New law to regulate rampant use of antibiotics
The South Korean Government is pushing to enact a law on foodstuff
safety which would regulate the use of antibiotics in poultry, livestock and
According to report by World Health Organisation (WHO), Koreans have the highest
resistance to penicillin, a traditional antibiotic. It is believed this is
connected to long term exposure to antibiotics in food.
Until fairly recently, South Koreans were able to purchase antibiotics, for
ailments such as mild colds, without a prescription. The implementation of a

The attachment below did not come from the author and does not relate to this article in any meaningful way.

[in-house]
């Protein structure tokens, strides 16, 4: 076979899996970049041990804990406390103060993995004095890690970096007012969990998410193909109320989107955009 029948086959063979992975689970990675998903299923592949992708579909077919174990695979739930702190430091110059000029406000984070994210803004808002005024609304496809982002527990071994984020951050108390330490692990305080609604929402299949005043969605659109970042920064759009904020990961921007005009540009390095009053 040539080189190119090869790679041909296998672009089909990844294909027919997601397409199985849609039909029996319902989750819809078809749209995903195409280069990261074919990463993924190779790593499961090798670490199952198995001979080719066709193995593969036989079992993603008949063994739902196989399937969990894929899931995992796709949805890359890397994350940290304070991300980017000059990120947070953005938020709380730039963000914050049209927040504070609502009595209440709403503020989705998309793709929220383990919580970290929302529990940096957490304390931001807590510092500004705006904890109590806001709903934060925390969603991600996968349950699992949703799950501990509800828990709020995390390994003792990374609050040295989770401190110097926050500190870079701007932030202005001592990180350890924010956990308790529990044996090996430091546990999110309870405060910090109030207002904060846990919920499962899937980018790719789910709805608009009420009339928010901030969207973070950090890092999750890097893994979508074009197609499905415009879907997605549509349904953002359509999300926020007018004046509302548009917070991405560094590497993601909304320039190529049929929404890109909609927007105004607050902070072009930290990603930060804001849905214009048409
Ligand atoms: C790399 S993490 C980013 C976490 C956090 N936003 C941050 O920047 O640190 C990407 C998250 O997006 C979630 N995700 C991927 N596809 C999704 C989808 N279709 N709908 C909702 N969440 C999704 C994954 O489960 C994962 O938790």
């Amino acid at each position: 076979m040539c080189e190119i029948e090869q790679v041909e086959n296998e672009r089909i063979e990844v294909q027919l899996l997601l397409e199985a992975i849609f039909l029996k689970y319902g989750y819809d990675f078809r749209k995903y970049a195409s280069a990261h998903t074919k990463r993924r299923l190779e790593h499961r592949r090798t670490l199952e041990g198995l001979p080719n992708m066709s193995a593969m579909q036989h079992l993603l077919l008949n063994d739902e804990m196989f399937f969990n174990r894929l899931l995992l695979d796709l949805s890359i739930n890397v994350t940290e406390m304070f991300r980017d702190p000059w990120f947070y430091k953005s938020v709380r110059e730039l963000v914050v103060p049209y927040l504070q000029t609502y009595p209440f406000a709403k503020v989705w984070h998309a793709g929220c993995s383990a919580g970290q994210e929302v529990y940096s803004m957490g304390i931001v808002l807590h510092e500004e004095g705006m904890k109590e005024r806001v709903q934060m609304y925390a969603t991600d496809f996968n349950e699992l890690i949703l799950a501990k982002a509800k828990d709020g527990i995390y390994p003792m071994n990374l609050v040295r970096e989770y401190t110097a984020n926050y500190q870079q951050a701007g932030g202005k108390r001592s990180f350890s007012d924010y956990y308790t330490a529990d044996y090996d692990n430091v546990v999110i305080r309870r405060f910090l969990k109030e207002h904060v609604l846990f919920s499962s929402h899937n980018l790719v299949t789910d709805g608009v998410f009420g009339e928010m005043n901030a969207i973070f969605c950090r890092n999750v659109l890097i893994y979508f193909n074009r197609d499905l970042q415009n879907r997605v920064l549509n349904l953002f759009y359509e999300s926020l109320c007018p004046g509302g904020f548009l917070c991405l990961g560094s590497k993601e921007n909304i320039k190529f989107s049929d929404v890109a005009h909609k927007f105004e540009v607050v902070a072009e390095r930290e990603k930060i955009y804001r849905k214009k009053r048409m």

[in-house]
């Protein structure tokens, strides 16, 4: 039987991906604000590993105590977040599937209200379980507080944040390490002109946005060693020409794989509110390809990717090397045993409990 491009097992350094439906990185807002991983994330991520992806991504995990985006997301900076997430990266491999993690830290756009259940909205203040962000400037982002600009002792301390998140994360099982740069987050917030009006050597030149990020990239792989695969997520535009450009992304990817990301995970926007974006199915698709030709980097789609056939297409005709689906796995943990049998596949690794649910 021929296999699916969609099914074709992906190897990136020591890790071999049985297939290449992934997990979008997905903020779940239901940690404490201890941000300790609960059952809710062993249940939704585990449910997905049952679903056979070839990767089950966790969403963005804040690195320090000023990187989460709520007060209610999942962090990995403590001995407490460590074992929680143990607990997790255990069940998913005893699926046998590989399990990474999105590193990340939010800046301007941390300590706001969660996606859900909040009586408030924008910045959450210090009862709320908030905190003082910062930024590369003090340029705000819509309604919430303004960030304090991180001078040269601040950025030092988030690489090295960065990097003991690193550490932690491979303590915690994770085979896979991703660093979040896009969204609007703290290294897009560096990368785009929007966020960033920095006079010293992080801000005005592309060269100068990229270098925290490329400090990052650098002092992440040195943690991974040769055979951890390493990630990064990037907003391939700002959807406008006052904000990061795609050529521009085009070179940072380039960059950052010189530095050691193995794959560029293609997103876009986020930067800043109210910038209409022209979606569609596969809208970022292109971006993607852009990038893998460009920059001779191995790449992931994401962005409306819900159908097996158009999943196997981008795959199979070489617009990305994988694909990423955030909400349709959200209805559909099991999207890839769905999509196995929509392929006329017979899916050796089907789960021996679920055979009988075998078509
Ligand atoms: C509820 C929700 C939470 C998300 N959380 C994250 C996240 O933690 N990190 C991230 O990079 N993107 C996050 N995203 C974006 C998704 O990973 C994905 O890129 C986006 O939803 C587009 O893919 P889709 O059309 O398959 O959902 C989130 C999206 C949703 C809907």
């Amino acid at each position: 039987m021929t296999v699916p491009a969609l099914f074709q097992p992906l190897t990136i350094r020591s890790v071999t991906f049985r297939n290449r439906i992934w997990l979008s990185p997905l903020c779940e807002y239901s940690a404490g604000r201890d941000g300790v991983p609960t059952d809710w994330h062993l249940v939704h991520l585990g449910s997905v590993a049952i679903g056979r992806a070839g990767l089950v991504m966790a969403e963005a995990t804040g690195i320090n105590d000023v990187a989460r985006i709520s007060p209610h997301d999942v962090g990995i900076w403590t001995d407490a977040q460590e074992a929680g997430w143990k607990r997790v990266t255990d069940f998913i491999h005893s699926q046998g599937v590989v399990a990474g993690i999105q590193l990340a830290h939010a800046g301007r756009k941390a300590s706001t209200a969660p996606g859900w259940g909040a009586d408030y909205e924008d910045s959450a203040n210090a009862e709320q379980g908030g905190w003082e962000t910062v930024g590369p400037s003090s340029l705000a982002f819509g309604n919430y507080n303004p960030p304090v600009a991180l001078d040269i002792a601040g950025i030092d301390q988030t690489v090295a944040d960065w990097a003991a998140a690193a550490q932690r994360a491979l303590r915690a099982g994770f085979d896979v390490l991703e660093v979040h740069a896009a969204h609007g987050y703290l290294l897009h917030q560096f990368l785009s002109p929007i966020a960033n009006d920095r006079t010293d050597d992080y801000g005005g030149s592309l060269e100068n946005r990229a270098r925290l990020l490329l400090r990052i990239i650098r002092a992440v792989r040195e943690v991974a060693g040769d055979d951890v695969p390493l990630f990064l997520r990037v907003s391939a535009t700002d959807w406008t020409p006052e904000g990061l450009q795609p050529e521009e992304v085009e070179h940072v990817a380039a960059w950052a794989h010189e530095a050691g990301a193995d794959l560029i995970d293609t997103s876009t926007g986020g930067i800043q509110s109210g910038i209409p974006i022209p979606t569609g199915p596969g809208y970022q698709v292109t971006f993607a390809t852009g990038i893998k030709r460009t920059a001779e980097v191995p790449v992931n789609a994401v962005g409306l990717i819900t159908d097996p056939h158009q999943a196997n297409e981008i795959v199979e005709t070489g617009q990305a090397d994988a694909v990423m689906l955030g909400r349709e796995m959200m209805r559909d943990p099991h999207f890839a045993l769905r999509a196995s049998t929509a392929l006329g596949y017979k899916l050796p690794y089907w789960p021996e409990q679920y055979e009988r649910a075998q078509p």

system separating medical centres from dispensaries is believed to be helping
reduce reliance on antibiotics in humans.
But unlimited amounts of antibiotics have still be used in raising chickens,
cattle and fish, with an estimated 916 grams of antibiotics used for the
production of one tonne of meat on average. This eqyates to about 30 times the
amount used in advanced nations, according to concerned authorities.
It is feared that further exposure to antibiotics may increase the already
concerning prevalence of immunity to antibiotics in South Korea. There has also
been an increase in tuberculosis and other infectious diseases in recent times.
It is hoped that the proposed new legislation will restrict the use of
antibiotics in animal raising, and also increase awareness of the problem in the
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